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Thief Steals $1K in Girl Scout Cookie Money from Kids at N.J. Mall
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Thief Steals $1K in Girl Scout Cookie Money from Kids at N.J. Mall

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Girl Scout Oliviya Medina, whose troop’s cookie money was stolen / nypost.com

Parents in Middlesex County took to social media over the weekend to find a thief who snatched more than $1,100 from a group of New Jersey Girl Scouts selling cookies at Woodbridge Center mall on Friday afternoon, leaving the heartbroken kids without a long-awaited trip for the troop.

“Girl Scout Troop 80062 was blindsided and robbed of our money,” 38-year-old Jessica Medina, the Girl Scout group’s troop leader, wrote on Facebook. “Please Help. Any information would be greatly appreciated.”

According to the police, the incident occurred between 4:20 p.m. and 4:50 p.m. on the upper level of Woodbridge Center mall on Friday.

The troop had set up their cookie table on the upper level of the mall, near a Chick-fil-A, hoping to raise money for a summer trip to Savannah, Georgia, where the Girl Scouts headquarters is located.

All the stolen money was stored in a bank envelope that was on the sales table of the group that includes girls aged 5 to 12.

The thief, who was with an older woman using a red walker and seemed to be handicapped himself, struck at about 4:40 p.m., as Medina – whose daughters Oliviya and Aryanna are in the troop – was about to take the proceeds from their sales of Thin Mints, Do-Si-Dos, and Samoas to the bank.

According to the woman, the thief first asked to buy a box of Caramel de Lites and some Peanut Butter Patties, but then, as Medina set the cash envelope containing $500 and some checks down on the table to help Olivia with the transaction, he snatched it all “in the blink of an eye.”

11-year-old Olivia Limmer added, “I didn’t see him take the money but I saw he nudged the woman to say, ‘Let’s go.’”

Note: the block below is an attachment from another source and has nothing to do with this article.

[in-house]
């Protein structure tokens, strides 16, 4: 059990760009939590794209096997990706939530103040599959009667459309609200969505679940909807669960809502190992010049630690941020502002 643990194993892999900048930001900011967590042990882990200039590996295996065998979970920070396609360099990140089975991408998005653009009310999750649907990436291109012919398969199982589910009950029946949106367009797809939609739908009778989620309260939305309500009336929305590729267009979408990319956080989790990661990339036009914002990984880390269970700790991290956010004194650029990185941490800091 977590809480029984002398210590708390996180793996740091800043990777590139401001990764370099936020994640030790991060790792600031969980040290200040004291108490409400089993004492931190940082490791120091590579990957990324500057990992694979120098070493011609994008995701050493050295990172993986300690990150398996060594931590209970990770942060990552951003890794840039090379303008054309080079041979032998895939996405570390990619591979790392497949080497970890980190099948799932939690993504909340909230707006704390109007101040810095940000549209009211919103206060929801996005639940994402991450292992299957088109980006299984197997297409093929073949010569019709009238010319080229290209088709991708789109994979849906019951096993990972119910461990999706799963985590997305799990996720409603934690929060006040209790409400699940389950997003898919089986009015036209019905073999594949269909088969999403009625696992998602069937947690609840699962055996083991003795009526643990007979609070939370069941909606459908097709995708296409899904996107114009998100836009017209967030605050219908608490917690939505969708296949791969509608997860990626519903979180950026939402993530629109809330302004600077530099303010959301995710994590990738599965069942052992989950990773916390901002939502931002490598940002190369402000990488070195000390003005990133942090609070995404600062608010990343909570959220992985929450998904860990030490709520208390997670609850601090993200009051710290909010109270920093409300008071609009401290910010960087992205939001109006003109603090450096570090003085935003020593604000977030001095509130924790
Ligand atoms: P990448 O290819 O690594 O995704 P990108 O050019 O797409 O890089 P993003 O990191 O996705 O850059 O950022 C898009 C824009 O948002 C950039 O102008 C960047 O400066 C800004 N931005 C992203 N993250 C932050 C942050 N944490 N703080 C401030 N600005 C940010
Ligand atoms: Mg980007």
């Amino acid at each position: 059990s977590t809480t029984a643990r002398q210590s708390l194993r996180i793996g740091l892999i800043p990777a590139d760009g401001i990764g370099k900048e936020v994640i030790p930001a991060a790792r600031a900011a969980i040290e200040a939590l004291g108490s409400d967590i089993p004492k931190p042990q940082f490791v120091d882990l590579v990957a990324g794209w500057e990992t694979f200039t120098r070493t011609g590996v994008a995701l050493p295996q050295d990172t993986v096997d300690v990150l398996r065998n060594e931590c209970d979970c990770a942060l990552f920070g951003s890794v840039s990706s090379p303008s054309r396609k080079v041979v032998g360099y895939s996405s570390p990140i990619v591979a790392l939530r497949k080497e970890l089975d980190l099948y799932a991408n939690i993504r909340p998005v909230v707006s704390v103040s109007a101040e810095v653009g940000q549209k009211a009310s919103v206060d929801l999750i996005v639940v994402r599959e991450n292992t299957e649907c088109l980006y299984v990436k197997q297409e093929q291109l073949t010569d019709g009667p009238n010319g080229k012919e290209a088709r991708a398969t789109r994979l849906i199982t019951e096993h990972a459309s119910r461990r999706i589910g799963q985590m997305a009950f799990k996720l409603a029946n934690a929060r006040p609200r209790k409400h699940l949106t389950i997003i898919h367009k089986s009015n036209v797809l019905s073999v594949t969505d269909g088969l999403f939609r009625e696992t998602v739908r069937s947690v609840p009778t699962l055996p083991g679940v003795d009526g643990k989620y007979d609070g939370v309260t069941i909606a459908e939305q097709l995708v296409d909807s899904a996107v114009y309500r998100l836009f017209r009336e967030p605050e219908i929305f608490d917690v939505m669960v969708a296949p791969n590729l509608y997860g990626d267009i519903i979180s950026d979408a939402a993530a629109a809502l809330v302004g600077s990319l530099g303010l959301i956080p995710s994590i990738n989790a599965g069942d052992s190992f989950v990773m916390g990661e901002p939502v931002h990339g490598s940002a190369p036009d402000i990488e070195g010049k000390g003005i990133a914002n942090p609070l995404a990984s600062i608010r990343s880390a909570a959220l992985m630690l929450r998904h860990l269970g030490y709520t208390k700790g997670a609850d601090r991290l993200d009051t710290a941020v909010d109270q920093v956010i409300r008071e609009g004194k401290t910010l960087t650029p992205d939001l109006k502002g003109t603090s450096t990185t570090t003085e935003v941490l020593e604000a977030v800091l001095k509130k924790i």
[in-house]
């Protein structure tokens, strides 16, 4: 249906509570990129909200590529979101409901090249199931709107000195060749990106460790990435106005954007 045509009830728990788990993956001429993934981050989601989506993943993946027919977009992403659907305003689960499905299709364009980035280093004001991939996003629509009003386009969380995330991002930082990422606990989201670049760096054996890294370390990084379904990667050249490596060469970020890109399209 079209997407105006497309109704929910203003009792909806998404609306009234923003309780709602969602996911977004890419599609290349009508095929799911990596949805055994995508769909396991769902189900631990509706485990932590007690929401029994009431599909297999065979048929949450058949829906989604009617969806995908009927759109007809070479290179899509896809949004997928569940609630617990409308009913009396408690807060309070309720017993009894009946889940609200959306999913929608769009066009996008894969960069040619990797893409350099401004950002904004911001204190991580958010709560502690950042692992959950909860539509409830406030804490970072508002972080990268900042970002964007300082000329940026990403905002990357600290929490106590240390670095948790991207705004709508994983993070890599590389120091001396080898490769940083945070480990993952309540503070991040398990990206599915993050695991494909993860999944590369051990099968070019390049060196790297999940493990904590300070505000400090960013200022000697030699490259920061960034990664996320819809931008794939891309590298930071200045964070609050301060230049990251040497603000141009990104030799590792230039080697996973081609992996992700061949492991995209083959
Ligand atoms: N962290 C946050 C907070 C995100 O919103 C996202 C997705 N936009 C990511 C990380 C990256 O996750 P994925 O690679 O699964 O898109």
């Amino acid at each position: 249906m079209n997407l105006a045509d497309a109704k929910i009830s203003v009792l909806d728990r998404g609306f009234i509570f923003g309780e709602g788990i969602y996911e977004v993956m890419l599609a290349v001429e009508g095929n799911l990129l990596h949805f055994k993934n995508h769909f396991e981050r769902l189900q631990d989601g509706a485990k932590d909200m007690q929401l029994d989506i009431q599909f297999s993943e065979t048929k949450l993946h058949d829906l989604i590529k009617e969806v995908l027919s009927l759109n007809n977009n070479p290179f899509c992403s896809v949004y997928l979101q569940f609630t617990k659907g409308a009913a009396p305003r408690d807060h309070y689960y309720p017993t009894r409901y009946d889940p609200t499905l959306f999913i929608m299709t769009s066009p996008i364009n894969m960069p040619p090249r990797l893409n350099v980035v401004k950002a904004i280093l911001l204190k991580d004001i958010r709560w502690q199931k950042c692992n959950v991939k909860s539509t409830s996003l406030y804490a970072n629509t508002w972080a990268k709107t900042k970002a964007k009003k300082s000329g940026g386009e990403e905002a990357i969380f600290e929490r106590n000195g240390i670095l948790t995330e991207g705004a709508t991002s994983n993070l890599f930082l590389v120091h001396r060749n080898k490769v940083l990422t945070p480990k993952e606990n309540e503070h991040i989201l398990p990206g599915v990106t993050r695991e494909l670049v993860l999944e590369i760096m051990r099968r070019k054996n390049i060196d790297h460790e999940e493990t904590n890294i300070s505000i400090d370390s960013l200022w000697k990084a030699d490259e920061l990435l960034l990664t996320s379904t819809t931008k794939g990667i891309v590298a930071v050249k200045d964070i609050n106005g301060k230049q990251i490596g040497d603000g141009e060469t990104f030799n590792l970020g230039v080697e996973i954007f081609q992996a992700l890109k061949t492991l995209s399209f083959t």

The thief and the woman he was with fled quickly after swiping the money, said sources from the troop.

“I was on my way out, and I said, ‘Did I drop it? Where did it go?’” the troop leader recalled when she realized the money had been stolen.

At first, she didn’t suspect that the man, who was tall with shaggy hair, had stolen it because he “appeared to be special needs,” she said.

“He was rocking back and forth and slurring,” Medina said. “Police told us it was probably an act.”

And it was clear from camera footage that the man’s behavior was indeed a cunning ruse.

“Judging from the security tape he had his eyes on the envelope the entire time . . . I think [he] was pretending to be special needs so people wouldn’t stare at him,” Olivia said, adding that people averted their eyes.

“This makes me so angry,” Michelle Lass Parrinello, whose daughter is in the troop, wrote on Facebook. “I hope these people are found. What is wrong with people?”

“We were shocked and devastated. The girls had worked so hard. Everybody was crying,” Medina told the New York Post Monday, noting that the troop members were trying hard to remain positive. “The girls’ spirits were down but we’re going to march on and keep trying.”

Even workers at the mall were feeling salty about the theft, saying the people responsible ought to get their just desserts.

“They should give the money back,” said Nina Chatlani, 62, a sales representative for Leather Warehouse. “They should have a heart.”

Despite the unfortunate experience, the scouts say they will continue to sell cookies until they hit their target.

“We will pull up our Girl Scout pants, put on our vests and venture out again. We will not be held back by cowardly thieves,” Medina said.

“Honest to God, the good in my heart wants to truly believe this is a misunderstanding and he simply didn’t know or was aware of what he was doing,” she added.

“What a shame to steal, but then steal from children who are doing it all for a good cause to learn how to become strong women leaders of America?” Gabrielle Gaetano wrote on Facebook Sunday. “I’m proud that they kept their heads held high and kept selling!”

Police were investigating but had no suspects Monday, according to Capt. Scott Kuzma, of the Woodbridge Police Department.

Anyone with information may call Woodbridge police at 732-634-7700.

The good news is that the girls from the troop will not remain without support, as good samaritans struck by their story have already offered to help.

“My sister was a Brownie and Girl Scout back in the 60s,” Mick Kless wrote in an email to NJ Advance Media, seeking contact information for the troop. “I’m originally from Fords but have lived down the Shore for the past 33 years. I would like to donate $1,200 to replace it.”

Author: USA Really